“It’s too hard to be a man. And very few of them do it well, when they do it at all.”
It’s not too difficult to see what might have enticed RoL’n Productions to Thomas Babe’s 1979 play Taken in Marriage in the first place. As a company determined “to provide opportunities for the many talented yet underrepresented women in this industry”, a piece for 5 actresses would certainly appeal but it is hard to see how that attraction didn’t fade upon further examination of the text for it really doesn’t feel like a strong piece of writing.
In a New Hampshire church hall, the rehearsal for Annie’s imminent marriage to Henry is about to start and gathering her mother, aunt and sister around her along with a Texan wedding singer wanting to get paid, this should be a time for happiness. Instead, they find themselves sequestered in a basement revealing new aspects of their personalities and confronting any number of long-hidden home truths because, well, that’s what you do in a play.
Babe lacks any real grip on his own voice in this play, so it soon becomes clear trying to create 5 new female voices was far beyond him. Not a one of these characters talks in a manner recognisable as human and worse, there’s not even any consistency in what he does – florid literary prose, cheesy TV-movie sentiment, sub-Wildean wit which does admittedly have its moments (“I don’t approve of mixed marriages – men and women”), the tone forever skitters about.
Which given that nothing really happens in the play, the attention falling squarely on the dialogue, means its hard to care about what’s happening. Liane Grant’s embittered older sister is lumbered with a ridiculous back story of 5 failed marriages, Jeryl Burgess’ too-faint mother is pathologically afraid of conflict, Alex Critoph’s bride isn’t given sufficient substance for her to involve us in her dilemma, Joan Plunkett’s plain-speaking Helen is the one vivid enough character to evoke an emotional response.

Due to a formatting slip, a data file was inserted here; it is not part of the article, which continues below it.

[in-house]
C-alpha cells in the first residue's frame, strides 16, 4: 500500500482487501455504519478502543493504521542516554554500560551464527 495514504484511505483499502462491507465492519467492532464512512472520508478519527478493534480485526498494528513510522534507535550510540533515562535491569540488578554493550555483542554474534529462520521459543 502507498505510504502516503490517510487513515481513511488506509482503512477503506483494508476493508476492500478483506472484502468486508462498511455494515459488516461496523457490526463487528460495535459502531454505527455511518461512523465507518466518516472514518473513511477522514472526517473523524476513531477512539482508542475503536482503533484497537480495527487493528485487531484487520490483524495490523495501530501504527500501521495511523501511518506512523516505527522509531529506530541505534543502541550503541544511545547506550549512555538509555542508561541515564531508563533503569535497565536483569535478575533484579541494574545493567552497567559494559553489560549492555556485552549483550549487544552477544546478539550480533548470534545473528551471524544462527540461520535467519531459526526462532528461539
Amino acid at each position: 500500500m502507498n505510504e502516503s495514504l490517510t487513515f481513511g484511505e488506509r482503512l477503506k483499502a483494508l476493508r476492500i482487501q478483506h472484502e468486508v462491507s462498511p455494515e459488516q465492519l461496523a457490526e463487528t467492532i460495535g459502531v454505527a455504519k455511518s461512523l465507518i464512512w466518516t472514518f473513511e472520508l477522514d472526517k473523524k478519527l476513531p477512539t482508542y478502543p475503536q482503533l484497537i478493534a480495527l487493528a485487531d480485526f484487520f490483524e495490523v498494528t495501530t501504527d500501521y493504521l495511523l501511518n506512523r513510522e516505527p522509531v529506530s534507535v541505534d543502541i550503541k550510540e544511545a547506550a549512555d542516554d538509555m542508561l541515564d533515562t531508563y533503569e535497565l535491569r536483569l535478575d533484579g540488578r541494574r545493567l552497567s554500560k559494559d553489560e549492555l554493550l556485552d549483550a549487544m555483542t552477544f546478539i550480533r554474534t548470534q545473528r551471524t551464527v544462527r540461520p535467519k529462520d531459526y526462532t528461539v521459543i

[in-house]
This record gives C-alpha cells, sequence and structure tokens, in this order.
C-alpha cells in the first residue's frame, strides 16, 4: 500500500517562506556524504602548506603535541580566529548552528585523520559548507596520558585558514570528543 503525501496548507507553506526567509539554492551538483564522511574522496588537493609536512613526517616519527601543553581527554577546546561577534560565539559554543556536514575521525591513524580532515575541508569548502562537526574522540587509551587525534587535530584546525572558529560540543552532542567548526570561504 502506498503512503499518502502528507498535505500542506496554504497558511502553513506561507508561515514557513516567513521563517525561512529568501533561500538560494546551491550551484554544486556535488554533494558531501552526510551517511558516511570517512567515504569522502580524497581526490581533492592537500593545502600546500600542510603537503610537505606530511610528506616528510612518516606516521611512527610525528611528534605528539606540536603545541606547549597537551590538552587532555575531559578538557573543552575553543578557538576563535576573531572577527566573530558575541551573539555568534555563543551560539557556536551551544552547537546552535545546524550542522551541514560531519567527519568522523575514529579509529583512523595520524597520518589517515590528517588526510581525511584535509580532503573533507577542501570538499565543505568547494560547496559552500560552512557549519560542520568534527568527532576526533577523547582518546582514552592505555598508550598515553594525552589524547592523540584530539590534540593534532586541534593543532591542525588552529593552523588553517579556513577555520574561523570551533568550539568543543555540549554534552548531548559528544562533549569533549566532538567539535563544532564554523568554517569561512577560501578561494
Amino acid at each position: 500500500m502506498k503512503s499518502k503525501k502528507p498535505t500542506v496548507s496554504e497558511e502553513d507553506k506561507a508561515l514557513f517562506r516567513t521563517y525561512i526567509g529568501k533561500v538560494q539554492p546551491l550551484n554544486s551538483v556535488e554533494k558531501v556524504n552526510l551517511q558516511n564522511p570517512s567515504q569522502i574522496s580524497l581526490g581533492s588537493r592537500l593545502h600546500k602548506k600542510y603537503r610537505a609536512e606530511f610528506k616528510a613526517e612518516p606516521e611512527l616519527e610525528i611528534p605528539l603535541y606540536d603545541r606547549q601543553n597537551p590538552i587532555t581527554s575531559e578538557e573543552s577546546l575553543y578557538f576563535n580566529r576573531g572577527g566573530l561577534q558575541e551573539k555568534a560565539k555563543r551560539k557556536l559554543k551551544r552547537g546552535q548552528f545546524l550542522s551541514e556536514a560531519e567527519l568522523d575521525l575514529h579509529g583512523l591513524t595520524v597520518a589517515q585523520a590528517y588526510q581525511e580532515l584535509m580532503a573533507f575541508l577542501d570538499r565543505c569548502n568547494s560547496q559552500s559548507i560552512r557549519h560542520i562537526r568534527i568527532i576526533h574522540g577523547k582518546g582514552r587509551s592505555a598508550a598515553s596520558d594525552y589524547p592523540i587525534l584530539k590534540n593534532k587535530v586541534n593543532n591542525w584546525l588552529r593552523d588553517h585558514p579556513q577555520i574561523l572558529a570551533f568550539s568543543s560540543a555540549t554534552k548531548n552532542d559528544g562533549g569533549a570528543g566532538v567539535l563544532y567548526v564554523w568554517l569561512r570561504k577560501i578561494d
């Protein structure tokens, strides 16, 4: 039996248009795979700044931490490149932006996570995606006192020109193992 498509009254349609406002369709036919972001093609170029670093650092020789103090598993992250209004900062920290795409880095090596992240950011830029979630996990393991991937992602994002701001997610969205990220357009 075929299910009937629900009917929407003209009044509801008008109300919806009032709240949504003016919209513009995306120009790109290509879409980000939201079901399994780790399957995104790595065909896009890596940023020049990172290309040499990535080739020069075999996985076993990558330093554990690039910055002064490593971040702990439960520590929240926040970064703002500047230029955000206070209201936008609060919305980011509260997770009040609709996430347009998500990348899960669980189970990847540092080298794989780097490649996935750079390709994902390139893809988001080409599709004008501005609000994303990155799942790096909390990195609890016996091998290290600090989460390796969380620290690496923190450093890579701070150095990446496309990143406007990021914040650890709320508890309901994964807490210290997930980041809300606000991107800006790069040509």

There’s strong work from Roxanne Lamendola as all-round entertainer Dixie, the dance sequence she leads one of the show’s most effective scenes, but her continued presence in the room is dramatically baffling, the opening and final focus on her just odd. Lucy Atkinson’s production struggles with the weakness of the material and can’t even bring out any underlying themes because there just aren’t any. One leaves the theatre wishing you could leave this play at the aisle.